The ground began to shake when Jesus cried out, ‘Father, into Your hands I commit My spirit!’ That is when my master recognized his part in what had happened. He fell to his knees weeping, and saying, ‘Indeed, without question, this Man was upright!'”

photo courtesy of Dustin Blay

The horse paused here, as if for dramatic effect. “My master gently and tenderly helped take this Man off of the cross and draped him over me. He and another man took His body to a tomb. His blood remains on me this moment.”

Some of the Temple groomers had come into the stalls now. They paid special attention to the military horse, combing and brushing his coat, washing the blood from his sides.

“Some say, this Jesus was the Son of God,” one said.

“I fear He must have been, for Whose death causes heaven and earth to respond in such a way? I heard that it was this horse that carried His body to the tomb. It is His blood on our hands.”

“Did you hear that He forgave the very men who killed Him?”

The rest of the day the Temple stable was silent. My master came out later, quiet and questioning. When we got back to the stable, Old One was waiting for me. After I told him the horse’s story, I said, “Old One, those men didn’t deserve to be forgiven. Some of them were the very same ones who had given Jesus the parade a few days ago. They deserve no forgiveness.”

Old One chuckled a raspy old donkey chuckle, “Perhaps this is why He came. To give man (and your case, donkey) the ability to forgive.”

I remembered Jesus’ eyes when I looked through the window, ashamed at my association with Him. They were eyes of forgiveness. Earlier that day, I had wondered if it was the end of the world, but now I had a feeling it was the beginning of a new world. A world for which God cared enough to send His Son to forgive even the worst betrayal. A world in which man now had an example of forgiveness. It was then that I realized that forgiveness changes everything, because forgiveness had changed me.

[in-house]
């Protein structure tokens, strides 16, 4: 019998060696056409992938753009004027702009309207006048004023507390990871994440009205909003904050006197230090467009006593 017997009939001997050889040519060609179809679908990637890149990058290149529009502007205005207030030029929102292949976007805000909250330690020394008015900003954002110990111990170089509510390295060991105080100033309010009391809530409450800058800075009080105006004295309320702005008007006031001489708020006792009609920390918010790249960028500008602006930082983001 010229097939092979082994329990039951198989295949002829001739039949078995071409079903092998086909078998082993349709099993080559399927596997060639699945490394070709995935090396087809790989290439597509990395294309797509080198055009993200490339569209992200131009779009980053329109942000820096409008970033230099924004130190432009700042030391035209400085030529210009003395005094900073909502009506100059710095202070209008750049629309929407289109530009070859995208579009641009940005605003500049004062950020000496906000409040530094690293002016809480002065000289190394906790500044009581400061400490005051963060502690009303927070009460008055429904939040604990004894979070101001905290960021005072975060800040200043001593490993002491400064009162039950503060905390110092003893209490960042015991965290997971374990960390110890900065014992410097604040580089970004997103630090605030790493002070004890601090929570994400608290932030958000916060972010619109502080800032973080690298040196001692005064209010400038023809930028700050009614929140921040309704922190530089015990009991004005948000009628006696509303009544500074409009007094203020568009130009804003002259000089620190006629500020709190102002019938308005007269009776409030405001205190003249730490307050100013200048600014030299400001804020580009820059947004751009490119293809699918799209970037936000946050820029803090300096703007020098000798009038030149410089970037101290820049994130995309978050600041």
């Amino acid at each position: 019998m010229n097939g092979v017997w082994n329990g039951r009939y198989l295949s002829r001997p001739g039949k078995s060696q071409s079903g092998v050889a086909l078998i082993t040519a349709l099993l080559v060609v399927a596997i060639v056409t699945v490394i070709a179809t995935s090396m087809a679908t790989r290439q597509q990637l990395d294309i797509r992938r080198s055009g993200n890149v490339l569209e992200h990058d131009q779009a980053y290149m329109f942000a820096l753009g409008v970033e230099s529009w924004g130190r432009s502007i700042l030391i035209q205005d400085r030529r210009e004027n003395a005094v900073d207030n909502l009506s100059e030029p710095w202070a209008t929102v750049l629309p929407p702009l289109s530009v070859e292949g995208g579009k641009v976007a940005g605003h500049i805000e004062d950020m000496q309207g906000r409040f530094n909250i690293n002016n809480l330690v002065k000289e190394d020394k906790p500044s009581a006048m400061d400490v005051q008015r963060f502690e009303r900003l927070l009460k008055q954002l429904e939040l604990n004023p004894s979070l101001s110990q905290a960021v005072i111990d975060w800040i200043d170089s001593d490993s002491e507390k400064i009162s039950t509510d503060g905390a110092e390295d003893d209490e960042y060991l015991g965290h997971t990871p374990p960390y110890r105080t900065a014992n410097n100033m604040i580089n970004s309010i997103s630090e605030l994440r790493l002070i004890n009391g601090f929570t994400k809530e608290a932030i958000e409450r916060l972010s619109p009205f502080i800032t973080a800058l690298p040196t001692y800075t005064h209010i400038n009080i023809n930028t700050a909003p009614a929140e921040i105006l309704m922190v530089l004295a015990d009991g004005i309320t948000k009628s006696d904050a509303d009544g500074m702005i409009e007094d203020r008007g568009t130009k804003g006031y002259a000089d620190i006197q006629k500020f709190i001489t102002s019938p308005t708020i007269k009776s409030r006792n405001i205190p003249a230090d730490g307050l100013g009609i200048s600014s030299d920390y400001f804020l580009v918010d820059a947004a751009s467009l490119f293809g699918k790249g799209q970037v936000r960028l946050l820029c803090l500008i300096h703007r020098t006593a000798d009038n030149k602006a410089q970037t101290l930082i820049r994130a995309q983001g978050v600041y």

Written by kd sullivan Easter 2011

The Old Woman And The Song – Guest Post By Barbara Dalberg

This amazingly beautiful story was written by my mother shortly after my father passed away…as I have one of the busiest weeks EVER this week, so I thought I’d re-post. Please be praying for God’s leading in my family’s life as decisions about the future will be made this week….(ie. job positions, etc.)

The Old Woman and the Song
It was 3:30 in the morning but the old woman didn’t seem to care. She stumbled from her cozy bed and walked on bare concrete floors into the living room to see the full moon shining in through the western windows. It was a cloudless, star filled sky and the moon was round and framed between towering slender tree  trunks. She stood awestruck. “Madeleine says we are the creatures that know,and know that we know.” A tear ran down her wrinkled face.